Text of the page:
How to Manage Your Boss

Creating a more productive relationship can help both you and your boss.

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Frustrated with your boss? Or finding your boss frustrated with you? Here are 10 tips to manage your boss and hopefully end up with a far easier, pleasant, and more productive relationship:

1. Make sure you’re aligned about expectations. Talk explicitly with your manager about your goals and priorities for the year and what success would look like for you, as well as what decisions she should be consulted on and what kinds of things you should handle on your own without her input. This might sound obvious, but often explicitly discussing these topics can bring conflicting assumptions to the surface—and solve them.

2. Pay attention to what kinds of questions your boss asks so you get a better understanding of the types of things she cares about. By paying attention to what she asks or seems worried about, you can often draw larger messages about the sorts of things that she’ll care about in the future. If you learn to anticipate those things in advance and address them before she has to ask, you’ll be every manager’s dream.

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3. Make your boss’s job easy. When your manager assigns you work, summarize your understanding of the outcome she’s looking for, the deadline, and any constraints. For instance, you might say, “So it sounds like we’re looking for a vendor who can get us faster turnaround times, without going up significantly in price, and we need some options by August 15.” Again, it sounds obvious, but often simply repeating back your understanding of the assignment can stop miscommunications before they start. And from there, stay engaged by checking in with her on an ongoing basis, offering updates, and giving her chances for input.

4. Whenever possible, suggest solutions. Instead of just bringing your boss a problem and saying “What should I do about X?”, you’ll make it easier for both of you if you say, “Here’s the deal with X. I’ve thought about A, B, and C, and I think we should do C because… Does that sound okay to you?”

5. Focus on your sphere of control. Inevitably, things will frustrate you that you can’t change or control. Rather than focusing on things that you can’t do much about (like a busy manager who cancels your regular weekly meeting), think about what you can do (such as saying, “I know you’re really busy, but can I talk to your assistant and get 10 minutes on your calendar?”).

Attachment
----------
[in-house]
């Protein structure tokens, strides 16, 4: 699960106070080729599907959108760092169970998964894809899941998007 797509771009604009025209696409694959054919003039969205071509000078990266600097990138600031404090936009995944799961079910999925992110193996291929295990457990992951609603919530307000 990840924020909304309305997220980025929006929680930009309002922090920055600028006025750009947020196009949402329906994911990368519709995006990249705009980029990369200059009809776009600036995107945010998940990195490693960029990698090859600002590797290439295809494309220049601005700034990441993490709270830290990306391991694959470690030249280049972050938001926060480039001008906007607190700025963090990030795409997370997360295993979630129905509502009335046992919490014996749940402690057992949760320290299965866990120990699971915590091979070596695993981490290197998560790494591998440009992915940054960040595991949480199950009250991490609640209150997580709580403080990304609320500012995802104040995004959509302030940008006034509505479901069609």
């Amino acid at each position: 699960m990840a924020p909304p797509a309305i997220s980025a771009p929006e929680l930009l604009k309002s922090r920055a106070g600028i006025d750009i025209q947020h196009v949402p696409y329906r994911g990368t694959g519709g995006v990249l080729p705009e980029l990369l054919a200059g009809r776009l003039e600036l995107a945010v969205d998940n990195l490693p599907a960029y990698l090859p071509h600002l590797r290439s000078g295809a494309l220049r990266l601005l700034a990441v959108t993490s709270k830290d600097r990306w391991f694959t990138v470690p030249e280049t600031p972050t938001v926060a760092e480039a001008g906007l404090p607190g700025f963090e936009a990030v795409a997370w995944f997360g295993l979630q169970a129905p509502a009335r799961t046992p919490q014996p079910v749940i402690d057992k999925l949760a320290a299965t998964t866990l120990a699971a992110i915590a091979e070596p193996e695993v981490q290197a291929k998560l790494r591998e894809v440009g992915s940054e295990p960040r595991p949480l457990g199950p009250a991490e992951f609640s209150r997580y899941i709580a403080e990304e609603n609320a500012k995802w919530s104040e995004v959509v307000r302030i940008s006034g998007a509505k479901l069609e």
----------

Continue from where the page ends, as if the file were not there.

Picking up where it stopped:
6. Speak up when you're unhappy. If you're frustrated about something, raise it, talk about the impact, and discuss how it could go differently in the future. (Of course, be smart about this: Bring it up at a time when your boss isn't swamped or frazzled, and think about your delivery ahead of time, just as you would want her to do if she were raising a sensitive issue with you.)

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7. Don’t take it personally. There will be times when you have a different point of view than your manager on something where she’s the ultimate decision-maker. When this happens, you should advocate for what you believe, and if you think your boss is making a mistake, part of your job is to explain why. But if your boss ultimately picks a different route, it’s helpful to have reasonably thick skin; don’t take it personally, and keep your ego out of it.

8. Don’t forget your boss is human. Because your boss is human, there may be times when she is grouchy, frustrated, or frazzled, or when she would appreciate hearing that she handled something well. Plus, realize that in the same way you might have sensitivities about the relationship, she might, too. For instance, if you’re taking on responsibilities that used to be hers, she probably won’t appreciate hearing that they used to be a disaster until you came along. In other words, be thoughtful.

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9. Listen to feedback with an open mind, and don't get defensive. It's fine to disagree, but do it in a non-defensive way. For instance: "I see what you're saying. The way I was looking at it was...."

10. Last, have your act together. Stay on top of things, ensure your boss only has to tell you something once, don't let things fall through the cracks, and generally be someone she can rely on. Often employee complaints of micromanagement can be traced back to problems in this area, and fixing them can fix the micromanagement. You might be surprised how much easier your boss is to work with when you have your act together!

Alison Green writes the popular Ask a Manager blog where she dispenses advice on career, job search, and management issues. She's also the author of Managing to Change the World: The Nonprofit Leader's Guide to Getting Results and former chief of staff of a successful nonprofit organization, where she oversaw day-to-day staff management, hiring, firing, and employee development. She now teaches other managers how to manage for results.

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